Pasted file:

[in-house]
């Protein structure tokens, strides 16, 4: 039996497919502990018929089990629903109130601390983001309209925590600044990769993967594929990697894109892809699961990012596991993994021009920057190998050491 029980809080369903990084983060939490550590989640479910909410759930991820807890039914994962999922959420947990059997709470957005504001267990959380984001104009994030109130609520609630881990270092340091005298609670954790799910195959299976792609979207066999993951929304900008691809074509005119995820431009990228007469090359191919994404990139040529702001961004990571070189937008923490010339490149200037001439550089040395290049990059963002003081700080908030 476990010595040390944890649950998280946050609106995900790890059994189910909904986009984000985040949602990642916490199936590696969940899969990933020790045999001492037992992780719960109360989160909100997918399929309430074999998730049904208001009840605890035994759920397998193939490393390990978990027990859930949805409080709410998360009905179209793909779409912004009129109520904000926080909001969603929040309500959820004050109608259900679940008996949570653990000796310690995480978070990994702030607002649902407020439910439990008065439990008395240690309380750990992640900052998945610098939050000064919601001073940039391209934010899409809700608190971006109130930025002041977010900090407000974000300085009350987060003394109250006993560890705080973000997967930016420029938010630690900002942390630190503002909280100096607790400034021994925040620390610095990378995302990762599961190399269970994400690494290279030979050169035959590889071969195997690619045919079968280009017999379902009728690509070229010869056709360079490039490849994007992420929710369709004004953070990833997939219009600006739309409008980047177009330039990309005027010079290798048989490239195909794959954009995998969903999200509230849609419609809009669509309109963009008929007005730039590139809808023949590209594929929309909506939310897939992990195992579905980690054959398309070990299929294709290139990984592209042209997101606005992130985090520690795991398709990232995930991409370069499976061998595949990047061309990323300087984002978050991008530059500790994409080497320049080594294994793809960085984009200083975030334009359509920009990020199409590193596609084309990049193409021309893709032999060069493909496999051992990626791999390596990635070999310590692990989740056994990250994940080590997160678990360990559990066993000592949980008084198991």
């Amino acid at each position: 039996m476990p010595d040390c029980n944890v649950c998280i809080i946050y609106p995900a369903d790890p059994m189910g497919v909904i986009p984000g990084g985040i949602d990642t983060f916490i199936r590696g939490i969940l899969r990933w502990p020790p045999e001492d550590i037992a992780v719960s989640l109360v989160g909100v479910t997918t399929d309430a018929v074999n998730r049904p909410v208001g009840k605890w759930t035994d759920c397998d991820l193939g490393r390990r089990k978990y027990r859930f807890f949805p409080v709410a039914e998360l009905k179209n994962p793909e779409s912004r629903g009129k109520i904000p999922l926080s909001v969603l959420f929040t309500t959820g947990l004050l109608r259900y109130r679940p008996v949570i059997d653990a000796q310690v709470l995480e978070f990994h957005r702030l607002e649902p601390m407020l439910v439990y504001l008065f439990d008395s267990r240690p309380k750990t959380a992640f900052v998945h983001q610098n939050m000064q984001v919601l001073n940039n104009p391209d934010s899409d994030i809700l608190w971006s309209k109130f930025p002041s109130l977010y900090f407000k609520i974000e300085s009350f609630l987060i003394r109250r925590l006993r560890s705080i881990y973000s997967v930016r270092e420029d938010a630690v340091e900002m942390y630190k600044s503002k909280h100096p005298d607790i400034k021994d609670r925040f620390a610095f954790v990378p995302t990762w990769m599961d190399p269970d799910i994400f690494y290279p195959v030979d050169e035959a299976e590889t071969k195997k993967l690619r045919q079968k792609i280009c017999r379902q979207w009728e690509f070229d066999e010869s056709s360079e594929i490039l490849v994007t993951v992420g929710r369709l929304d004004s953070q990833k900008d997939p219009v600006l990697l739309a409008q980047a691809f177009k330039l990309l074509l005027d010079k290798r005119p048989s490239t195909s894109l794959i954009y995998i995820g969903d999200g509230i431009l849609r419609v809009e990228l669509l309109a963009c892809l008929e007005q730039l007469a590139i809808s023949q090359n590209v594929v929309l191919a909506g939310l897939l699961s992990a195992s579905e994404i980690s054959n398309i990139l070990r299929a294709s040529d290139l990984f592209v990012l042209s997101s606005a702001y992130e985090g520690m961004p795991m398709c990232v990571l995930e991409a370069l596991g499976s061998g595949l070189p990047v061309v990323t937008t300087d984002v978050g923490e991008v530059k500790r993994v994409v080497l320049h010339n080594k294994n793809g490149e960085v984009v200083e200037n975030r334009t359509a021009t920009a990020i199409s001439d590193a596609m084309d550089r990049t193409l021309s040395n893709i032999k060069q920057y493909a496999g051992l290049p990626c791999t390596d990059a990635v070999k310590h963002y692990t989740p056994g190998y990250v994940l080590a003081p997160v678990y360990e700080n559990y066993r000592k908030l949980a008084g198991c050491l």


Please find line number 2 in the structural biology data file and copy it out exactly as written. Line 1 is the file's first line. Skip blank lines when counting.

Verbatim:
């Protein structure tokens, strides 16, 4: 039996497919502990018929089990629903109130601390983001309209925590600044990769993967594929990697894109892809699961990012596991993994021009920057190998050491 029980809080369903990084983060939490550590989640479910909410759930991820807890039914994962999922959420947990059997709470957005504001267990959380984001104009994030109130609520609630881990270092340091005298609670954790799910195959299976792609979207066999993951929304900008691809074509005119995820431009990228007469090359191919994404990139040529702001961004990571070189937008923490010339490149200037001439550089040395290049990059963002003081700080908030 476990010595040390944890649950998280946050609106995900790890059994189910909904986009984000985040949602990642916490199936590696969940899969990933020790045999001492037992992780719960109360989160909100997918399929309430074999998730049904208001009840605890035994759920397998193939490393390990978990027990859930949805409080709410998360009905179209793909779409912004009129109520904000926080909001969603929040309500959820004050109608259900679940008996949570653990000796310690995480978070990994702030607002649902407020439910439990008065439990008395240690309380750990992640900052998945610098939050000064919601001073940039391209934010899409809700608190971006109130930025002041977010900090407000974000300085009350987060003394109250006993560890705080973000997967930016420029938010630690900002942390630190503002909280100096607790400034021994925040620390610095990378995302990762599961190399269970994400690494290279030979050169035959590889071969195997690619045919079968280009017999379902009728690509070229010869056709360079490039490849994007992420929710369709004004953070990833997939219009600006739309409008980047177009330039990309005027010079290798048989490239195909794959954009995998969903999200509230849609419609809009669509309109963009008929007005730039590139809808023949590209594929929309909506939310897939992990195992579905980690054959398309070990299929294709290139990984592209042209997101606005992130985090520690795991398709990232995930991409370069499976061998595949990047061309990323300087984002978050991008530059500790994409080497320049080594294994793809960085984009200083975030334009359509920009990020199409590193596609084309990049193409021309893709032999060069493909496999051992990626791999390596990635070999310590692990989740056994990250994940080590997160678990360990559990066993000592949980008084198991």